A queen ant is an adult, reproducing female ant in an ant colony; generally she will be the mother of all the other ants in that colony. Some female ants do not need to mate to produce offspring, reproducing through asexual parthenogenesis or cloning, and all of those offspring will be female. Ant offspring develop from larvae specially fed in order to become sexually mature among most species. Depending on the species, there can be either a single mother queen, or potentially, hundreds of fertile queens in some species. Queen ants have one of the longest life-spans of any known insect – up to 30 years . A queen of Lasius niger was held in captivity by German Entomologist Hermann Appel for 28¾ years; also a a Pogonomyrmex owyheei has a maximum estimated longevity of 30 years in the field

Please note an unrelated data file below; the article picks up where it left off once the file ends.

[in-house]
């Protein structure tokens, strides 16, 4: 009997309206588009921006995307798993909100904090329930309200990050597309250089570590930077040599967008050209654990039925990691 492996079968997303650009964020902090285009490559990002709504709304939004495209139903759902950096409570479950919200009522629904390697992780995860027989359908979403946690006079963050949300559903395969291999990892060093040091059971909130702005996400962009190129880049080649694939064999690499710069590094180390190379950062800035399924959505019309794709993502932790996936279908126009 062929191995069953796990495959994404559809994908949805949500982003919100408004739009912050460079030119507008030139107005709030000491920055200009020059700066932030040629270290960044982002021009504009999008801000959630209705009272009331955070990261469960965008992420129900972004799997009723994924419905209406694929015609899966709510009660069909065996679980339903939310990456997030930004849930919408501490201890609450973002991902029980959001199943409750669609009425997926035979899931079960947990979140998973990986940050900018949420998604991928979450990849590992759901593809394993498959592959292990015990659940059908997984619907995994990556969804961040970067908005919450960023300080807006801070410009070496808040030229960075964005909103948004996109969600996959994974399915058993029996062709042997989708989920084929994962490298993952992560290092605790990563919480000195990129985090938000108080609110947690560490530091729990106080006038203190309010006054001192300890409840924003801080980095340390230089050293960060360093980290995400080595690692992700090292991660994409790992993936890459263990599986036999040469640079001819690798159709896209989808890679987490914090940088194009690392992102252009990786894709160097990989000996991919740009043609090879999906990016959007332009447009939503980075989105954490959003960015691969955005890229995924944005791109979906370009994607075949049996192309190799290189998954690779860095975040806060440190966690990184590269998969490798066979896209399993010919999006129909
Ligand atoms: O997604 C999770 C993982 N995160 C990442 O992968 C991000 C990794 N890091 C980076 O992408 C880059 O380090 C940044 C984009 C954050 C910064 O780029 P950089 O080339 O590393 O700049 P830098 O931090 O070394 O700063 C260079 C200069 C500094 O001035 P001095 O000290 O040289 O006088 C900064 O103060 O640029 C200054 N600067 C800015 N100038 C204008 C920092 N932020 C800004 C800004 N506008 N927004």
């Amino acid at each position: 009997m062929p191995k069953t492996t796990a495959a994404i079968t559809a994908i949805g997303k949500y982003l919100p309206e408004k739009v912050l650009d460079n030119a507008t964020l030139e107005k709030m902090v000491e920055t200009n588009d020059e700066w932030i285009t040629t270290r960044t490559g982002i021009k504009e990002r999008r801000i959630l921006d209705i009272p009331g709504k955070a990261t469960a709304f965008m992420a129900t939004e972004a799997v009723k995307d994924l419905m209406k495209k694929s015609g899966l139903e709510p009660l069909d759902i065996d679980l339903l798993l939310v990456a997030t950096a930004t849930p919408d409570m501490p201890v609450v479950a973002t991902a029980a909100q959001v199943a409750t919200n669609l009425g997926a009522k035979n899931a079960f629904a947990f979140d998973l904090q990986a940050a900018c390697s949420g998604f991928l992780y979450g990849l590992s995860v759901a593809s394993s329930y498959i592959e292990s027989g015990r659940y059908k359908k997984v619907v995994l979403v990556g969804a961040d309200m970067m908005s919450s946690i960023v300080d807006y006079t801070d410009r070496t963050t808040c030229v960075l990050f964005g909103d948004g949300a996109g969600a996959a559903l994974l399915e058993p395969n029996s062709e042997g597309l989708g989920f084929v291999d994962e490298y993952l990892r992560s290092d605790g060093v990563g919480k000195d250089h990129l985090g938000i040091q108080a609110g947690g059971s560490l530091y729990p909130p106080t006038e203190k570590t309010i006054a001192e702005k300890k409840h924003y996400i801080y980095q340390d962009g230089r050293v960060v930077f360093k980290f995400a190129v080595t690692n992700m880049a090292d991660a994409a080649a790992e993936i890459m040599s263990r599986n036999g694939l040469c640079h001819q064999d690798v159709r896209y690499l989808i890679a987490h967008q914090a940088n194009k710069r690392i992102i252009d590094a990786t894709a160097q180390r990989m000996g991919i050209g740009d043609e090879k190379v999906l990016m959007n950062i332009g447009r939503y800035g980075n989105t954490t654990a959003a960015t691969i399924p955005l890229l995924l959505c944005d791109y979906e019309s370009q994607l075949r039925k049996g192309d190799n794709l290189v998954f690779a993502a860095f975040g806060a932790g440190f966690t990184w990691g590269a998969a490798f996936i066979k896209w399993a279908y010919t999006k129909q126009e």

The term “queen” is not particularly apt, as the queen ant has very little control over the colony as a whole. She has no known authority or decision-making control; instead her sole function is to reproduce. Therefore the queen is best understood as the reproductive element of a colony rather than a leader. Once a colony is established, the worker ants meet the queen’s needs such as giving her food and disposing of her waste. Because ant social structure is very complex and individual ants are relatively simple, an ant colony can be thought of as a single organism, and the individual ants as cells or limbs of the organism, as the individuals can rarely survive on their own.